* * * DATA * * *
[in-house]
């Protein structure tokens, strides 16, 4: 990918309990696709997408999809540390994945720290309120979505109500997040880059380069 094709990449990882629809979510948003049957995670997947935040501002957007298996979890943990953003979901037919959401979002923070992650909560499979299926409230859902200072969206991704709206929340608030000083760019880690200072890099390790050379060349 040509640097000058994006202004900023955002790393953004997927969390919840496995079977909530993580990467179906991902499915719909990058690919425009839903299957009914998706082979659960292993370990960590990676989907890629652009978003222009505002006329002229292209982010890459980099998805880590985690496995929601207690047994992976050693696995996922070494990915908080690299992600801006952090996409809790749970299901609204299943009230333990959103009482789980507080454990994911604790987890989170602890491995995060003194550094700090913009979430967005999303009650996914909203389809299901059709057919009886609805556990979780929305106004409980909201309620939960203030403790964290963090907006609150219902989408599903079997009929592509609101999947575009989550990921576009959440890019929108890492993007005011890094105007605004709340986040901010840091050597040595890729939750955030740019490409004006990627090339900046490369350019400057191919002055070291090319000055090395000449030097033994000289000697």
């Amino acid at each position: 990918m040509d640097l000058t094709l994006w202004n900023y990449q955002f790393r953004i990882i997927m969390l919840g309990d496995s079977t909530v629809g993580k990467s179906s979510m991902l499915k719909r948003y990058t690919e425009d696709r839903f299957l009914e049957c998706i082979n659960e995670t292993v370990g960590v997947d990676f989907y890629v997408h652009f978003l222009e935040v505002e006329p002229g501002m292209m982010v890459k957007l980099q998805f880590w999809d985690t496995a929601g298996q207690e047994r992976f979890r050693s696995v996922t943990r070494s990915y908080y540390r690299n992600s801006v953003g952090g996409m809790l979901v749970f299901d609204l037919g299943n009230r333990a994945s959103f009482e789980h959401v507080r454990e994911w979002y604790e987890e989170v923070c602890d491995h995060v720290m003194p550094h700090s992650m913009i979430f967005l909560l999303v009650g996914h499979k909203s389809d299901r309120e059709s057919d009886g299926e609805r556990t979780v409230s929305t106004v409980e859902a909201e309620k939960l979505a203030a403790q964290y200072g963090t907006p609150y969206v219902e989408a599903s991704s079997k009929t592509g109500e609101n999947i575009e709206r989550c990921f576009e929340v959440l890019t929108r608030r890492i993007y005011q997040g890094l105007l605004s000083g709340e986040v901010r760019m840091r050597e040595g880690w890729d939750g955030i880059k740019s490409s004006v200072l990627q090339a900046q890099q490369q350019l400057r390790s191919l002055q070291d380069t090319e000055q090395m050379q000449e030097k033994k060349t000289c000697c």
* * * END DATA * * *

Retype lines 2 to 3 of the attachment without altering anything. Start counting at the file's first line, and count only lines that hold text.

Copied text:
């Protein structure tokens, strides 16, 4: 990918309990696709997408999809540390994945720290309120979505109500997040880059380069 094709990449990882629809979510948003049957995670997947935040501002957007298996979890943990953003979901037919959401979002923070992650909560499979299926409230859902200072969206991704709206929340608030000083760019880690200072890099390790050379060349 040509640097000058994006202004900023955002790393953004997927969390919840496995079977909530993580990467179906991902499915719909990058690919425009839903299957009914998706082979659960292993370990960590990676989907890629652009978003222009505002006329002229292209982010890459980099998805880590985690496995929601207690047994992976050693696995996922070494990915908080690299992600801006952090996409809790749970299901609204299943009230333990959103009482789980507080454990994911604790987890989170602890491995995060003194550094700090913009979430967005999303009650996914909203389809299901059709057919009886609805556990979780929305106004409980909201309620939960203030403790964290963090907006609150219902989408599903079997009929592509609101999947575009989550990921576009959440890019929108890492993007005011890094105007605004709340986040901010840091050597040595890729939750955030740019490409004006990627090339900046490369350019400057191919002055070291090319000055090395000449030097033994000289000697």
């Amino acid at each position: 990918m040509d640097l000058t094709l994006w202004n900023y990449q955002f790393r953004i990882i997927m969390l919840g309990d496995s079977t909530v629809g993580k990467s179906s979510m991902l499915k719909r948003y990058t690919e425009d696709r839903f299957l009914e049957c998706i082979n659960e995670t292993v370990g960590v997947d990676f989907y890629v997408h652009f978003l222009e935040v505002e006329p002229g501002m292209m982010v890459k957007l980099q998805f880590w999809d985690t496995a929601g298996q207690e047994r992976f979890r050693s696995v996922t943990r070494s990915y908080y540390r690299n992600s801006v953003g952090g996409m809790l979901v749970f299901d609204l037919g299943n009230r333990a994945s959103f009482e789980h959401v507080r454990e994911w979002y604790e987890e989170v923070c602890d491995h995060v720290m003194p550094h700090s992650m913009i979430f967005l909560l999303v009650g996914h499979k909203s389809d299901r309120e059709s057919d009886g299926e609805r556990t979780v409230s929305t106004v409980e859902a909201e309620k939960l979505a203030a403790q964290y200072g963090t907006p609150y969206v219902e989408a599903s991704s079997k009929t592509g109500e609101n999947i575009e709206r989550c990921f576009e929340v959440l890019t929108r608030r890492i993007y005011q997040g890094l105007l605004s000083g709340e986040v901010r760019m840091r050597e040595g880690w890729d939750g955030i880059k740019s490409s004006v200072l990627q090339a900046q890099q490369q350019l400057r390790s191919l002055q070291d380069t090319e000055q090395m050379q000449e030097k033994k060349t000289c000697c």